A politically-charged Budget has passed with no mention of social care, despite a growing sense in recent years that provision for older people and younger disabled adults is on the point of crisis.
It's nothing new – for the past two decades, successive governments have published at least 300,000 words in formal consultations, policy papers and commissions into the subject.
That's nearly two Homer's Odysseys or, if you prefer, three Harry Potter and the Philosopher's Stones.
The figure would be even higher if we included every non-governmental commission, engagement exercise or piece of new guidance.
But little radical change has been made to a system many agree needs to be completely rethought.
Social care is devolved and we're talking about England here. Scotland, Wales and Northern Ireland have separate systems, all of which are comparatively more generous than England's.
Despite all this talk, and the huge scale of the problem, very little has changed, to the funding system at least.
Incremental changes have been made, but in terms of any fundamental alteration to how we pay for care, any policies that have been put forward seem to have fallen flat.
In 1999, it was proposed that older people should be able to access free personal care, including help with washing, dressing and preparing meals. The recommendation was taken up in Scotland but not in England.
A decade later, Labour got as far as publishing a White Paper – a proposal for future legislation – setting out plans for a National Care Service to run parallel to the NHS, to "meet the needs of people when they need help, free when they need it". But this plan didn't go any further.
Most recently, and perhaps most radically, the 2015 Care Act enshrined in law a cap on care costs meaning no one would pay more than £72,000 over their lifetime, as well as ruling how people's needs should be assessed.
But this fundamental change has been shelved, at least until 2020, over concerns about the cost of implementation.
There has been lots of innovation and development at a local level, but centrally we have "essentially got the same method of funding social care as we've had for the last 20 years", according to Simon Bottery of independent health think tank, the King's Fund.
Millions of people have gone through the social care system over the past decade.
Last year, there were 1.8 million requests for social care support – almost a third of which resulted in none being provided, partly because some people were referred to other services.
Between 2001-02 and 2013-14, there were almost 33 million referrals to social care services in England – although some of these will be for the same person.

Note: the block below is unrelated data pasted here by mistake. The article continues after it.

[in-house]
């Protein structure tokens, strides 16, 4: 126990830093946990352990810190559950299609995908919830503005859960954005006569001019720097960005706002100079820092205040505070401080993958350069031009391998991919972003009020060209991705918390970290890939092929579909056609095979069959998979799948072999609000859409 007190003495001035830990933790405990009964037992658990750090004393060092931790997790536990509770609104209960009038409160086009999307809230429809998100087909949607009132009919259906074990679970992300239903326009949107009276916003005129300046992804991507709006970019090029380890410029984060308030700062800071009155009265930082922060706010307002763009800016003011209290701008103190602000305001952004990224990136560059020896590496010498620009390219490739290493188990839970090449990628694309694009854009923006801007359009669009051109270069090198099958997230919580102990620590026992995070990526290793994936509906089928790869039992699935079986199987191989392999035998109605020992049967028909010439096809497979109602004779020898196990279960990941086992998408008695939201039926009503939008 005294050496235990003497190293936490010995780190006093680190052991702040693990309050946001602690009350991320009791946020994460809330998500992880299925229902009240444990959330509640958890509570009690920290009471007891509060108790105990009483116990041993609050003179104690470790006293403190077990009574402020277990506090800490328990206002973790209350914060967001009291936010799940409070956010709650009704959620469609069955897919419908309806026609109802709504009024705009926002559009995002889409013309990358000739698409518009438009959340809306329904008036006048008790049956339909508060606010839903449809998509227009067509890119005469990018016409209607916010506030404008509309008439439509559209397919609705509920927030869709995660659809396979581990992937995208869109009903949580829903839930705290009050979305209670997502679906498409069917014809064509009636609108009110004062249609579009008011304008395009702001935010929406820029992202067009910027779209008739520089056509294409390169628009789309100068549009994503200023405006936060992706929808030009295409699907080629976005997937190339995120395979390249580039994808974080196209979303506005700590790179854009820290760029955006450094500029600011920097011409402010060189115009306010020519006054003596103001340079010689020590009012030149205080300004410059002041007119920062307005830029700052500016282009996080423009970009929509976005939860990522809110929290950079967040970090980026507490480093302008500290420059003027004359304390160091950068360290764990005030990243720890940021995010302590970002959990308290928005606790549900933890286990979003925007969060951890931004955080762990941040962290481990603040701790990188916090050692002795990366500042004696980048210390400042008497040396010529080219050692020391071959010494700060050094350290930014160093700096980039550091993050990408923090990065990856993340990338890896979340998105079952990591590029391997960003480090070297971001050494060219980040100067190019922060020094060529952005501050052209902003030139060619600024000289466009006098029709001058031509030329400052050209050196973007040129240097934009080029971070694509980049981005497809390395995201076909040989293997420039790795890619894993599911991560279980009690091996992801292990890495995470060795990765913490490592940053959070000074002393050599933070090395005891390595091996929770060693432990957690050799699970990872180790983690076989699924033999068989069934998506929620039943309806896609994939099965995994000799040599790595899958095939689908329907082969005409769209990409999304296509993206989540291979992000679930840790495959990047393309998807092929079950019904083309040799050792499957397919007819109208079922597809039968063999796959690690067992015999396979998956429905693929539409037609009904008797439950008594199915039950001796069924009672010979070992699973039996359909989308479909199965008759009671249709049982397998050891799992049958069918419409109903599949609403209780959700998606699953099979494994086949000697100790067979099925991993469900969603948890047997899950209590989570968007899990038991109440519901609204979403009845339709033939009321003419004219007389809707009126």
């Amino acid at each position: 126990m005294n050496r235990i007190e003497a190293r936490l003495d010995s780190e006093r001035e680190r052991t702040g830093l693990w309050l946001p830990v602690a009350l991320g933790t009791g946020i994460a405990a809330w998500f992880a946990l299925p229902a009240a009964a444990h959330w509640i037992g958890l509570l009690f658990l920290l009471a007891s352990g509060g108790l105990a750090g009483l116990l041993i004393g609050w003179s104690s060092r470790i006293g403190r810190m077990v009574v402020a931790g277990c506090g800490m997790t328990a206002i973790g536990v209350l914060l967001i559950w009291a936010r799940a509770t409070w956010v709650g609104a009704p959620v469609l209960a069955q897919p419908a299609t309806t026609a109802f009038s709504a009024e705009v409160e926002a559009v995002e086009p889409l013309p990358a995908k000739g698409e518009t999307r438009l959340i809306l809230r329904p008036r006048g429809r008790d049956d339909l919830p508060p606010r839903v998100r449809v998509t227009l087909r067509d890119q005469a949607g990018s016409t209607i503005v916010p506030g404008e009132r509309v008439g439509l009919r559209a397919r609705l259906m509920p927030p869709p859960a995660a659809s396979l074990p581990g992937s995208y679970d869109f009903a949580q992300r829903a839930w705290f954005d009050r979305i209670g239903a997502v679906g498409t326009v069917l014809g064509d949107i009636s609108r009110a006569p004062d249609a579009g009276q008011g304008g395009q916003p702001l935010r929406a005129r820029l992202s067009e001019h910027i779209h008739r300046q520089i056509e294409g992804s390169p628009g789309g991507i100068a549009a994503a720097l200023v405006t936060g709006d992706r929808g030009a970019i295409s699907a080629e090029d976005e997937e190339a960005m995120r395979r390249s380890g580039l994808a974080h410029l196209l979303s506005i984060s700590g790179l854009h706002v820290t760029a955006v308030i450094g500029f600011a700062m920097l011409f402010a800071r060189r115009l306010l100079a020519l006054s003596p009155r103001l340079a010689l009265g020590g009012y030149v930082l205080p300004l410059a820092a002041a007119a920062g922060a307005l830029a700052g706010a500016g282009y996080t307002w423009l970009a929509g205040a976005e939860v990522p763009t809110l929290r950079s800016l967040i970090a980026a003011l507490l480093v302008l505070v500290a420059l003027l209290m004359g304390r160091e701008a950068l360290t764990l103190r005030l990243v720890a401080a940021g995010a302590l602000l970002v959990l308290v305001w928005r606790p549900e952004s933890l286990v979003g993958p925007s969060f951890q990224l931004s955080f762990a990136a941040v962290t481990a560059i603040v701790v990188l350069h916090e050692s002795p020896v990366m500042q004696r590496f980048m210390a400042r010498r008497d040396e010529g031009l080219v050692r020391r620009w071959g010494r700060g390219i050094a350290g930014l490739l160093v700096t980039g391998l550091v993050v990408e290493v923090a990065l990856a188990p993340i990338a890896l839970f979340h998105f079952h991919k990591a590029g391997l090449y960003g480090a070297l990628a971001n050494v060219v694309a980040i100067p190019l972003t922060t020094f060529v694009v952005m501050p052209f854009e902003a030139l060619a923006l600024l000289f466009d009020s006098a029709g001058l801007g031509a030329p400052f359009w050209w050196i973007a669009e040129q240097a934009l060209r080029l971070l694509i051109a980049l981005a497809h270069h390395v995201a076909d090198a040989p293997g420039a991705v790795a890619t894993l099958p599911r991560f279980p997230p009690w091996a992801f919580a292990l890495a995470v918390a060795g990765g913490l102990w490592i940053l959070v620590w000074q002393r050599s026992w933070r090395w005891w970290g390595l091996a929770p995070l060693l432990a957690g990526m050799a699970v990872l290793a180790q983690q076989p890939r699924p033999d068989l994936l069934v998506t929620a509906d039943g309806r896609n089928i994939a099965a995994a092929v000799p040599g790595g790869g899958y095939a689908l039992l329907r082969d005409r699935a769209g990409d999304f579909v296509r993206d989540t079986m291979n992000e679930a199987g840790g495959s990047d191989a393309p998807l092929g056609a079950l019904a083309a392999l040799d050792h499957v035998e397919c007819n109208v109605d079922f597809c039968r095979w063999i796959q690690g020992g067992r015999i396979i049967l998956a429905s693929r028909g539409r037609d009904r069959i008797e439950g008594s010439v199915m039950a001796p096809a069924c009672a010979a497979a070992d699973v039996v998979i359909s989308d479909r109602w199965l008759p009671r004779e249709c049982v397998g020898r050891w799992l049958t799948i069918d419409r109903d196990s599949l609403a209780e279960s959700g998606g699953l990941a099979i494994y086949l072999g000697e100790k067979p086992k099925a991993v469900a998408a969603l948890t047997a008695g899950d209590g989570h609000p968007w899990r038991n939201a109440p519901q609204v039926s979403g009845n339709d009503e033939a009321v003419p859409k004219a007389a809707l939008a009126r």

During this period, the way data was collected changed so it's difficult to give a definitive figure for how many people have asked for, and received care, but these numbers give a sense of the scale of activity in the system.
In 2016, Age UK estimated that 1.2 million older people in England were living with unfulfilled social care needs (such as not receiving assistance with bathing and dressing), a rise from 800,000 in 2010.
Almost £170bn in cash was spent by English councils on adult social care over the past 10 years.
Councils pay for the services they provide, including social care, using money which they are given from central government through grants, council tax, and other sources like business rates.
Between 2010-11 and 2015-16, overall funding from central government to councils fell by 37% in real terms, according to a Parliamentary report ahead of the March Budget.
With less money in the pot, councils are having to spend a higher proportion of their finances on the things they have a legal duty to do – like social care. If someone meets the threshold of need and can't afford their own care, councils must step in.
As a result, adult social care is accounting for a growing proportion of councils' total budgets. In 2010-11, it was 29% of their outgoings, but for some councils it's now approaching half of all their spending.
And these growing pressures have led the government to step in with emergency injections of cash three times since 2010, worth £4.6bn in total.
But these emergency payments are seen by many as a sticking plaster – the Local Government Association which represents councils describes them as "one-off funding and not a long-term solution".
There were almost 12 million people over the age of 65 (18% of the population), with 1.5 million of those over 85 (2.4% of the population), living in the UK in 2016 – that's up from 16% and 1.8% respectively 20 years ago.
We're living longer, healthier lives but we're also requiring significant care for longer periods of time than before, and this inevitably puts extra strain on the system.
In 2009-10, 250,000 over-90s were seen in A&E – by last year this figure was more than 450,000.
There were also a record number of online searches for the term "social care" in the UK in May, just before the general election.
Between 1997 and 2007, social care was mentioned in Parliament 5,500 times, according to the official record, Hansard, but between 2008 and 2017, it appeared almost 30,000 times.
The silence on social care in the Budget wasn't a complete surprise – beforehand, the government announced that a long-awaited consultation paper on its future, expected this autumn, would be published next summer instead.
The government says an independent panel of experts will consult on establishing a "a long-term, sustainable solution to providing the care older people need".
The consultation will only focus on older people, with a parallel consultation on how to fund care for younger disabled adults expected to follow.
So will this consultation deliver what so many have failed to over the past 20 years?
At least until next summer, we still don't have the answer.